VIRGINIA CITY — A Storey County jury on Friday awarded $1.3 million to a man who said Mustang Ranch owner and Storey County Commissioner Lance Gilman cheated him out of his share of brothel profits.
The District Court jury in Virginia City awarded the judgment to Tom Gonzales of Fort Lauderdale, Fla., for breach of contract, and breach of good faith and fair dealing.
District Judge James Wilson had dismissed five other counts Thursday that personally named Gilman and brothel manager Susan Austin as co-defendants in Gonzales’ civil lawsuit. The judgment is against Gilman’s company Cash Assets Management LLC, which controlled the Wild Horse brothel.
The lawsuit, which originally sought $1.5 million, accused Gilman of conspiring with county officials to cut the Florida businessman out of his share of the profits at the legal house of prostitution just east of Reno.
Gonzales claims Gilman, who was elected commissioner in November, used his cozy relationship with county officials to pull the license of the neighboring Wild Horse brothel before Gilman then merged it with the Mustang Ranch under a new license.
The dispute dates to 2003, when Gonzales’ company, TC Investments LLC, lent Gilman $2.25 million to help build the Wild Horse brothel.
Gonzales said Storey County altered its brothel ordinance in 2009, outlawing his business arrangement with Gilman after the government received input from Gilman.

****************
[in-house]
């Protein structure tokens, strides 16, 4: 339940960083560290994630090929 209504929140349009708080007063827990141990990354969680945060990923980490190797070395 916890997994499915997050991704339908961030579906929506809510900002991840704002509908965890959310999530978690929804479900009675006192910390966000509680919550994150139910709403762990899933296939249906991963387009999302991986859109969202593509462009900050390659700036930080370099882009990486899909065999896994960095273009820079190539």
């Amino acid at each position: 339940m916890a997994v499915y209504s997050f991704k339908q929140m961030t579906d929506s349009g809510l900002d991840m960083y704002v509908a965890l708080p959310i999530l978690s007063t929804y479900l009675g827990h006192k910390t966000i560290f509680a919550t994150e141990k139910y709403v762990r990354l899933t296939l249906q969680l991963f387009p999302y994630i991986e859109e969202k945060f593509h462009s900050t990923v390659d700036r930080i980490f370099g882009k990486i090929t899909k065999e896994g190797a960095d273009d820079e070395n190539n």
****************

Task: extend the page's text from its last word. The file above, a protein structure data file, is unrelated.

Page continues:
Gilman denied any conspiracy. His lawyer, Mark Gunderson of Reno, said it was Gonzales’ responsibility to understand the change in the law requiring anyone with any investment in a brothel to be licensed.
Wray said Gonzales never thought of himself as a co-owner or partner in the brothel business because all he did was lend money to Gilman, who also is the exclusive broker for Storey County’s Tahoe Reno Industrial Center, a major source of tax revenue for Storey County.
Gunderson said it might be difficult to collect a judgment after Gilman and Austin were dropped from the suit.
“Would you like to have some judgments? I’ve got a drawer full that we can’t collect,” he told the Reno Gazette-Journal.
But Gonzales said he has some leverage that might pressure Gilman to pay. His company, TG Investments, holds the mortgage on the land where Gilman’s Mustang Ranch brothel now sits. The building of the old Wild Horse brothel is now part of the Mustang.
“We are still the lender,” Gonzales said. “We (TG Investments) are a professional lending company. We have a mortgage against the land, against all the fixtures and everything else.”
Gonzales said his company could foreclose or sell the property if the judgment is not paid.